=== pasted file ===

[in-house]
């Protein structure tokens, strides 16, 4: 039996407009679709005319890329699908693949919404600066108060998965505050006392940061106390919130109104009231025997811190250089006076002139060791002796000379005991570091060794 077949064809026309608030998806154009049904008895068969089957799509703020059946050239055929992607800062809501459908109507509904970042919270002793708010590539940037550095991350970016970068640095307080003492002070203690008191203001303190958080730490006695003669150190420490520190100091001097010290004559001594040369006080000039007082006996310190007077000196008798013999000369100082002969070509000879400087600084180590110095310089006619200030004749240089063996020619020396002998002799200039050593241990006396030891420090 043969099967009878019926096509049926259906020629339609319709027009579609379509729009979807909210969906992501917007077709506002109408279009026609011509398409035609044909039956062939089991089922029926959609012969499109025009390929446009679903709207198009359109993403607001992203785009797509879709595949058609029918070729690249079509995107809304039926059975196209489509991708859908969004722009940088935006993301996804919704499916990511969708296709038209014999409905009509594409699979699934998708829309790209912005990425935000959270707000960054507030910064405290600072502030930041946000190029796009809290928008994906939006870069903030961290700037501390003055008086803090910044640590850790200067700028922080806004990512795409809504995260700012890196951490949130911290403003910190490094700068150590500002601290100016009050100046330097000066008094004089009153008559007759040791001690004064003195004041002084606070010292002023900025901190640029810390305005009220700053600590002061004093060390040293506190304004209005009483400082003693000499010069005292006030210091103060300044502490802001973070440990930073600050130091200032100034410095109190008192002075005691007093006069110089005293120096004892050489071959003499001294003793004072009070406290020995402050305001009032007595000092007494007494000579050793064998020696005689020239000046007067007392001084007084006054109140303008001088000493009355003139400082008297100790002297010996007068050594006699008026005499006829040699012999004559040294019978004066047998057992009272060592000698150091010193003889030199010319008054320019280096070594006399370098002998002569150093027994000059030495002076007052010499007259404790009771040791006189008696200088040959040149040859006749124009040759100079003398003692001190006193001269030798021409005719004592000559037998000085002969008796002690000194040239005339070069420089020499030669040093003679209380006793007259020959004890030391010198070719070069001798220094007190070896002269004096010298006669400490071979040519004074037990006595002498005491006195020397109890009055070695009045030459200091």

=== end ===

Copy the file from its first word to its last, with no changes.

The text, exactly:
[in-house]
């Protein structure tokens, strides 16, 4: 039996407009679709005319890329699908693949919404600066108060998965505050006392940061106390919130109104009231025997811190250089006076002139060791002796000379005991570091060794 077949064809026309608030998806154009049904008895068969089957799509703020059946050239055929992607800062809501459908109507509904970042919270002793708010590539940037550095991350970016970068640095307080003492002070203690008191203001303190958080730490006695003669150190420490520190100091001097010290004559001594040369006080000039007082006996310190007077000196008798013999000369100082002969070509000879400087600084180590110095310089006619200030004749240089063996020619020396002998002799200039050593241990006396030891420090 043969099967009878019926096509049926259906020629339609319709027009579609379509729009979807909210969906992501917007077709506002109408279009026609011509398409035609044909039956062939089991089922029926959609012969499109025009390929446009679903709207198009359109993403607001992203785009797509879709595949058609029918070729690249079509995107809304039926059975196209489509991708859908969004722009940088935006993301996804919704499916990511969708296709038209014999409905009509594409699979699934998708829309790209912005990425935000959270707000960054507030910064405290600072502030930041946000190029796009809290928008994906939006870069903030961290700037501390003055008086803090910044640590850790200067700028922080806004990512795409809504995260700012890196951490949130911290403003910190490094700068150590500002601290100016009050100046330097000066008094004089009153008559007759040791001690004064003195004041002084606070010292002023900025901190640029810390305005009220700053600590002061004093060390040293506190304004209005009483400082003693000499010069005292006030210091103060300044502490802001973070440990930073600050130091200032100034410095109190008192002075005691007093006069110089005293120096004892050489071959003499001294003793004072009070406290020995402050305001009032007595000092007494007494000579050793064998020696005689020239000046007067007392001084007084006054109140303008001088000493009355003139400082008297100790002297010996007068050594006699008026005499006829040699012999004559040294019978004066047998057992009272060592000698150091010193003889030199010319008054320019280096070594006399370098002998002569150093027994000059030495002076007052010499007259404790009771040791006189008696200088040959040149040859006749124009040759100079003398003692001190006193001269030798021409005719004592000559037998000085002969008796002690000194040239005339070069420089020499030669040093003679209380006793007259020959004890030391010198070719070069001798220094007190070896002269004096010298006669400490071979040519004074037990006595002498005491006195020397109890009055070695009045030459200091």